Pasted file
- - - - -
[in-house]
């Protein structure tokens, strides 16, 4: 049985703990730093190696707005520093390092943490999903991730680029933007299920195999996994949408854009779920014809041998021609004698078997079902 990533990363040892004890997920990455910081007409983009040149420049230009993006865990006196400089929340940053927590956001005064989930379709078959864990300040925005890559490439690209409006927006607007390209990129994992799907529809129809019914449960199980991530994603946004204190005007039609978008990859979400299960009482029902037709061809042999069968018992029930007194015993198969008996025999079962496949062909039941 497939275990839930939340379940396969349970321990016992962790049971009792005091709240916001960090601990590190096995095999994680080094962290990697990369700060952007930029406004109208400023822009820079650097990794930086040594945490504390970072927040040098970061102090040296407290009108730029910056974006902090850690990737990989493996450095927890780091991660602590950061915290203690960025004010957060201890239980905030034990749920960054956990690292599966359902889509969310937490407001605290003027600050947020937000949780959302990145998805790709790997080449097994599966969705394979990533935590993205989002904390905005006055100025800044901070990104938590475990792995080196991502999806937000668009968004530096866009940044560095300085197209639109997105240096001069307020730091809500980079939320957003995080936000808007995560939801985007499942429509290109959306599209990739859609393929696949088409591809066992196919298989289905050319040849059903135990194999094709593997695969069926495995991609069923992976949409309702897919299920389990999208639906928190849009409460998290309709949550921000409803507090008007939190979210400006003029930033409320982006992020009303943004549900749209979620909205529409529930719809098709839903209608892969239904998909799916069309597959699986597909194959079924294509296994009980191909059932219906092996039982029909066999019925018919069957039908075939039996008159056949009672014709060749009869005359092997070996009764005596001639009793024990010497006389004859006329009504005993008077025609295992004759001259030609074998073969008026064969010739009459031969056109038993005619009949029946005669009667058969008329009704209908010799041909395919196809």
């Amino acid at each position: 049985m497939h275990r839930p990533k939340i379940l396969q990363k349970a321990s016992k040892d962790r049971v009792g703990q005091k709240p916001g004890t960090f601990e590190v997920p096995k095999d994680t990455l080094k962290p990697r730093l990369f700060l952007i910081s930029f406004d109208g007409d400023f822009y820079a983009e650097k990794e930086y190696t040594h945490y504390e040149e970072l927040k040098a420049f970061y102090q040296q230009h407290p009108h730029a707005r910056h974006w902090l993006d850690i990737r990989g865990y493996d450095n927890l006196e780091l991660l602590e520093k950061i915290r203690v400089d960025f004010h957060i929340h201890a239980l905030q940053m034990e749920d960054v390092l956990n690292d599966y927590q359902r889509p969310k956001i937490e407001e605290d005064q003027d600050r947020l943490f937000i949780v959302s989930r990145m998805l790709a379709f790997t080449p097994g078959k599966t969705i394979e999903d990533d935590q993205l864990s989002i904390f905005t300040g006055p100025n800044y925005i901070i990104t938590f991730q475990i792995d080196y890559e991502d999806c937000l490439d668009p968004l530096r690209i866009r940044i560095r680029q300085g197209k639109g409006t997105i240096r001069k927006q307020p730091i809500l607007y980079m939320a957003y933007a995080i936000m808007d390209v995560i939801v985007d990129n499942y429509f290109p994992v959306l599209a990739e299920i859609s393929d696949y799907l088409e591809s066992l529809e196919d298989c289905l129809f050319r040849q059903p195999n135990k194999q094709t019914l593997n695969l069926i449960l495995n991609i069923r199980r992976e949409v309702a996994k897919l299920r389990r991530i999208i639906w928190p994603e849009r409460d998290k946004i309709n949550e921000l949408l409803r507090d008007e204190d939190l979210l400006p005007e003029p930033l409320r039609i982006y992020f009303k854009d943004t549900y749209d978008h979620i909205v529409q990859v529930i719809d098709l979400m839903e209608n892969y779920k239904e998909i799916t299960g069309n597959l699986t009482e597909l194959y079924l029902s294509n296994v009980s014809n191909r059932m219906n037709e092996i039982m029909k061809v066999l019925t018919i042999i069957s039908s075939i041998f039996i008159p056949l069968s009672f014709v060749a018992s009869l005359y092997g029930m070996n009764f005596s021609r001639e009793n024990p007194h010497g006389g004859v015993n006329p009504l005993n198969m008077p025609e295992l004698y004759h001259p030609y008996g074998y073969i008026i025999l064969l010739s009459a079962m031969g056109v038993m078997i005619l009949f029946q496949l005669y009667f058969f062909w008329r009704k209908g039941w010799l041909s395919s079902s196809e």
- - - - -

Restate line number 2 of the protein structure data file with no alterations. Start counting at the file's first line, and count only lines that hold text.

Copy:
């Protein structure tokens, strides 16, 4: 049985703990730093190696707005520093390092943490999903991730680029933007299920195999996994949408854009779920014809041998021609004698078997079902 990533990363040892004890997920990455910081007409983009040149420049230009993006865990006196400089929340940053927590956001005064989930379709078959864990300040925005890559490439690209409006927006607007390209990129994992799907529809129809019914449960199980991530994603946004204190005007039609978008990859979400299960009482029902037709061809042999069968018992029930007194015993198969008996025999079962496949062909039941 497939275990839930939340379940396969349970321990016992962790049971009792005091709240916001960090601990590190096995095999994680080094962290990697990369700060952007930029406004109208400023822009820079650097990794930086040594945490504390970072927040040098970061102090040296407290009108730029910056974006902090850690990737990989493996450095927890780091991660602590950061915290203690960025004010957060201890239980905030034990749920960054956990690292599966359902889509969310937490407001605290003027600050947020937000949780959302990145998805790709790997080449097994599966969705394979990533935590993205989002904390905005006055100025800044901070990104938590475990792995080196991502999806937000668009968004530096866009940044560095300085197209639109997105240096001069307020730091809500980079939320957003995080936000808007995560939801985007499942429509290109959306599209990739859609393929696949088409591809066992196919298989289905050319040849059903135990194999094709593997695969069926495995991609069923992976949409309702897919299920389990999208639906928190849009409460998290309709949550921000409803507090008007939190979210400006003029930033409320982006992020009303943004549900749209979620909205529409529930719809098709839903209608892969239904998909799916069309597959699986597909194959079924294509296994009980191909059932219906092996039982029909066999019925018919069957039908075939039996008159056949009672014709060749009869005359092997070996009764005596001639009793024990010497006389004859006329009504005993008077025609295992004759001259030609074998073969008026064969010739009459031969056109038993005619009949029946005669009667058969008329009704209908010799041909395919196809």